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Questionable near boiler piping install

I have one pipe steam system with a new boiler being installed. The old boiler, circa 1946 was only fired by me once, briefly, and the system did run quietly though it too about an hour to get any steam up from that behemoth. Beyond that i don't know how it behaved. At any rate, I got home from work to discover that the near piping had been done in copper, which set off immediate red flags though I hadn't thought about it when the contract was drawn up, unfortunately for me.

The existing piping seems to be a hybrid of parallel flow in the large main with counterflow branching off of that as well as two seperate counterflow lines with drips. Does the new piping make sense layout wise? The copper seems to be true and not pitched at all. Not pictured is the return loop which runs at the level of the main at the far end, drops should half way down for about 10 feet, then drops again the the level shown. There also don't appear to be any vents in the basement.

My question is, how bad are the problems with the work being done? I understand the copper joints won't hold up long term, but I'm not sure whether the contractor knows what they're doing at all at this point.


  • What to do about the new boiler

    You can go through the boiler installation manual with them, and make sure that they understand the instructions, which probably include advice against using copper.

    What was written in the contract between you and the installer? Was there any mention of following instructions from the manufacturer?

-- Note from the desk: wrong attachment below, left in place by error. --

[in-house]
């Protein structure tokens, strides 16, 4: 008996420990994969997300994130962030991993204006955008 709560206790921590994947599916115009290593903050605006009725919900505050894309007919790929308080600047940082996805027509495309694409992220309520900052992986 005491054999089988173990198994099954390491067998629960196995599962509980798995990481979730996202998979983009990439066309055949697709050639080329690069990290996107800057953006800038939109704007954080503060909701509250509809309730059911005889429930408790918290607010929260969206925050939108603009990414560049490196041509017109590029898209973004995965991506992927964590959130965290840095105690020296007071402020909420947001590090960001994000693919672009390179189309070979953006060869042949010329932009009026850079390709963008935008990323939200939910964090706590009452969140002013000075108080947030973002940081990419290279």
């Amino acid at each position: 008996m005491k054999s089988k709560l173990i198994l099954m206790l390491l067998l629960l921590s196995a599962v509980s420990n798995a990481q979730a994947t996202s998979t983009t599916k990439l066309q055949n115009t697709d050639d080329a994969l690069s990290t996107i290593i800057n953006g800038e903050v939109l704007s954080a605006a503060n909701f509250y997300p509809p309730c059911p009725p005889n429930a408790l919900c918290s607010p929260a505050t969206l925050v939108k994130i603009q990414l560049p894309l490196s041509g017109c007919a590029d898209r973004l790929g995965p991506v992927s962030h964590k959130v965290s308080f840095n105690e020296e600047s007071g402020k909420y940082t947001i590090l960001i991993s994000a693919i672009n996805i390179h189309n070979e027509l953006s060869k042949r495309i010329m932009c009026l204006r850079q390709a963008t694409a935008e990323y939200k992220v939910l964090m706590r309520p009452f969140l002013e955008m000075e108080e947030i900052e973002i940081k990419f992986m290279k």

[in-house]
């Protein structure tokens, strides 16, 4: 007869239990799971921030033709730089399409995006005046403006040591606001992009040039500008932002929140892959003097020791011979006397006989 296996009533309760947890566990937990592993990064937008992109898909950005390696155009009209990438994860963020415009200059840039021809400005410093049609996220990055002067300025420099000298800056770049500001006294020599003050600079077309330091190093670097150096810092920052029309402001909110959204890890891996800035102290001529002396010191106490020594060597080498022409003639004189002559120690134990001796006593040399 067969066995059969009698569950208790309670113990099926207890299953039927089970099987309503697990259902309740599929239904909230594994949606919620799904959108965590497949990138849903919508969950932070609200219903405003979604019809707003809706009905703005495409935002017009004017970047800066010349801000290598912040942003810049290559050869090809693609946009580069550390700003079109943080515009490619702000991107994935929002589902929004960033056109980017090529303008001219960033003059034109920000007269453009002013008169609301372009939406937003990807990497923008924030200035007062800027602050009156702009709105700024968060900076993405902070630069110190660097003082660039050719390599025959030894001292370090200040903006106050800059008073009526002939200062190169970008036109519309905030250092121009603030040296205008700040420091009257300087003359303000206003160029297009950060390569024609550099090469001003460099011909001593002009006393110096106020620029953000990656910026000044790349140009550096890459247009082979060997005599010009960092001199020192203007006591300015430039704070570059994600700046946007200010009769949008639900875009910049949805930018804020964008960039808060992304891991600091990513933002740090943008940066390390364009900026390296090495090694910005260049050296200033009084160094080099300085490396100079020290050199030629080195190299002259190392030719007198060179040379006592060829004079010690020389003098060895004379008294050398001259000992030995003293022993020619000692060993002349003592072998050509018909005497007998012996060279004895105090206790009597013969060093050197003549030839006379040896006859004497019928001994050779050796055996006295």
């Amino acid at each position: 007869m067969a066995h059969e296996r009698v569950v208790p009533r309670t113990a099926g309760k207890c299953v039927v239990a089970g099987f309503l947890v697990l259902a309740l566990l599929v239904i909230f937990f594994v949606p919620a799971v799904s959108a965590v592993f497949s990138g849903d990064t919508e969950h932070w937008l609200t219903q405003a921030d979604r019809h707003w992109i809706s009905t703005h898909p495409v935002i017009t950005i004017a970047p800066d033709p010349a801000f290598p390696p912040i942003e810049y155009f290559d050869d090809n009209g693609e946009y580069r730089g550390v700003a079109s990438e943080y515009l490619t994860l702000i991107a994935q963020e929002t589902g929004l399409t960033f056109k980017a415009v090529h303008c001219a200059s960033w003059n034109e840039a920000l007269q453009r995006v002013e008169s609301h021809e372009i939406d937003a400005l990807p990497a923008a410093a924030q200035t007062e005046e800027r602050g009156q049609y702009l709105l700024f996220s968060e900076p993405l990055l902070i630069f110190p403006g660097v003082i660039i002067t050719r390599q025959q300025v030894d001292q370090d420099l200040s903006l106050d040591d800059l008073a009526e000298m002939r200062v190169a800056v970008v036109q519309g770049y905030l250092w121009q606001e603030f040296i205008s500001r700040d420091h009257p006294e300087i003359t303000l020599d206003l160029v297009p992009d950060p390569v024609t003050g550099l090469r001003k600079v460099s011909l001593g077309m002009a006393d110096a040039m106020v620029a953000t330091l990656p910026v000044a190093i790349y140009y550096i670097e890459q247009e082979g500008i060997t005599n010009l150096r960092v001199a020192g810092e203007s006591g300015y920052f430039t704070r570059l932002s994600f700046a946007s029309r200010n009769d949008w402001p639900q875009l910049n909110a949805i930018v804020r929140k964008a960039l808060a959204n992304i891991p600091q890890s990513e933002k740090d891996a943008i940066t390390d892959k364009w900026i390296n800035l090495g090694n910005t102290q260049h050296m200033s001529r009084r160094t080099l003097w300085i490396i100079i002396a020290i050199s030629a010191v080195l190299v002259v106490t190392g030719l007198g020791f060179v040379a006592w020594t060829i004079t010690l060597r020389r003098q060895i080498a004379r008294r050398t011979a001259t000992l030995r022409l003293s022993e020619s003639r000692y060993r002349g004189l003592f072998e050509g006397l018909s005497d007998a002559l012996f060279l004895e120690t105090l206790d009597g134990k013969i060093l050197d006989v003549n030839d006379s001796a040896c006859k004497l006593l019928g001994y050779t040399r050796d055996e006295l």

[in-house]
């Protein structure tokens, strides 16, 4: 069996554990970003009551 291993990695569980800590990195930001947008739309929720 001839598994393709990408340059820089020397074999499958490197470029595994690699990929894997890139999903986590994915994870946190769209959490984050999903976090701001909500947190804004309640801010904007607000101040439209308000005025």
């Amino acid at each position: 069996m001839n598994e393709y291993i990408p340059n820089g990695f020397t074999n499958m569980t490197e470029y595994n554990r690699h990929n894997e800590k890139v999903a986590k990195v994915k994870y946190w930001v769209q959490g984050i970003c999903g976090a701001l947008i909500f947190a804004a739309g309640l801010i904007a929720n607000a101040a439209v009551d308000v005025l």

Generally copper piping is a no-no above the waterline, and should be noted by the manufacturer.--NBC
  • Steamhead
    Steamhead Member Posts: 16,734

    they have one takeoff feeding two steam mains thru a bullheaded tee... another no-no. Each steam main should have its own connection to the header.

    And I can't tell, but are all those pipes 2-inch? If so, some of them are probably too small.

    They'll have to repipe this one.
    All Steamed Up, Inc.
    Towson, MD, USA
    Steam, Vapor & Hot-Water Heating Specialists
    Oil & Gas Burner Service
  • PurpleAmy
    PurpleAmy Member Posts: 3

    Thanks guys! The manual doesn't seem to mention materials other than for the relief. Those are 2" pipes. From a pure mechanical standpoint i don't think the copper will survive the motion in the floor twisting the header even. Knowing that this isn't right and that it's not going to work correctly on day one even, hopefully will make it easier to reach an amicable solution.
  • Rod
    Rod Posts: 2,067
    I&O Manual

    Hi- Do you have a copy of the installation manual? If not let us know the model -(It's on the manufacturer's plate on the boiler) and we can dig one out for you.

    - Rod
  • PurpleAmy
    PurpleAmy Member Posts: 3

    Is a weil mclain peg-40. The digital manual is on here http://www.weil-mclain.com/en/weil-mclain/pd-eg-gas-boiler/